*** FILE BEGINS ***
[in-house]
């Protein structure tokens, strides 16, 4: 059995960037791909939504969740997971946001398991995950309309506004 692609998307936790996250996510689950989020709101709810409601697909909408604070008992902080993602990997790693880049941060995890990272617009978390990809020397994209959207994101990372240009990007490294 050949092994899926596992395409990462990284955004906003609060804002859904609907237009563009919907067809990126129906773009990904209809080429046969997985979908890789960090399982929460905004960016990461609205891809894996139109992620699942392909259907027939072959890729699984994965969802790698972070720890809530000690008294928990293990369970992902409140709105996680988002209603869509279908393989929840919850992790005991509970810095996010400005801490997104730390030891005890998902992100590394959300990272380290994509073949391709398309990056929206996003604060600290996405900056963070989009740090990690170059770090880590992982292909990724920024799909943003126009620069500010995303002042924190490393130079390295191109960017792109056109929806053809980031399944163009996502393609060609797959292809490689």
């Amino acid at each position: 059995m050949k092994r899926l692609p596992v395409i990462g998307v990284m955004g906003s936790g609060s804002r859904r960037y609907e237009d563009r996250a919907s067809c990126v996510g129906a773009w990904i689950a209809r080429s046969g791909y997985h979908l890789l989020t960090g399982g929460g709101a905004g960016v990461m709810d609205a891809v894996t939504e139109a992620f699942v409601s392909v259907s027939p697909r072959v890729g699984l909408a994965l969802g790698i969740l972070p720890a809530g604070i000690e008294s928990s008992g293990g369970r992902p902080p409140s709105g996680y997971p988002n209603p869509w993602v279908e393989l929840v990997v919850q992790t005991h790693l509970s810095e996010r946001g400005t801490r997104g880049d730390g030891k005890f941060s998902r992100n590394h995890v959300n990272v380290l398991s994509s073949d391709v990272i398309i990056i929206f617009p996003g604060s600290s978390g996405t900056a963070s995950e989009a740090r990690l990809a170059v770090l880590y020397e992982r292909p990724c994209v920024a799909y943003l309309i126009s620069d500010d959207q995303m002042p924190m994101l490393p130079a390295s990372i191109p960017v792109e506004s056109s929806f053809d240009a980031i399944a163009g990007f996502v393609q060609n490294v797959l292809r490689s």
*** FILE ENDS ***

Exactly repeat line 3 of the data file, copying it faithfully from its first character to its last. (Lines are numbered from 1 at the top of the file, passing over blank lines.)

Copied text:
């Amino acid at each position: 059995m050949k092994r899926l692609p596992v395409i990462g998307v990284m955004g906003s936790g609060s804002r859904r960037y609907e237009d563009r996250a919907s067809c990126v996510g129906a773009w990904i689950a209809r080429s046969g791909y997985h979908l890789l989020t960090g399982g929460g709101a905004g960016v990461m709810d609205a891809v894996t939504e139109a992620f699942v409601s392909v259907s027939p697909r072959v890729g699984l909408a994965l969802g790698i969740l972070p720890a809530g604070i000690e008294s928990s008992g293990g369970r992902p902080p409140s709105g996680y997971p988002n209603p869509w993602v279908e393989l929840v990997v919850q992790t005991h790693l509970s810095e996010r946001g400005t801490r997104g880049d730390g030891k005890f941060s998902r992100n590394h995890v959300n990272v380290l398991s994509s073949d391709v990272i398309i990056i929206f617009p996003g604060s600290s978390g996405t900056a963070s995950e989009a740090r990690l990809a170059v770090l880590y020397e992982r292909p990724c994209v920024a799909y943003l309309i126009s620069d500010d959207q995303m002042p924190m994101l490393p130079a390295s990372i191109p960017v792109e506004s056109s929806f053809d240009a980031i399944a163009g990007f996502v393609q060609n490294v797959l292809r490689s």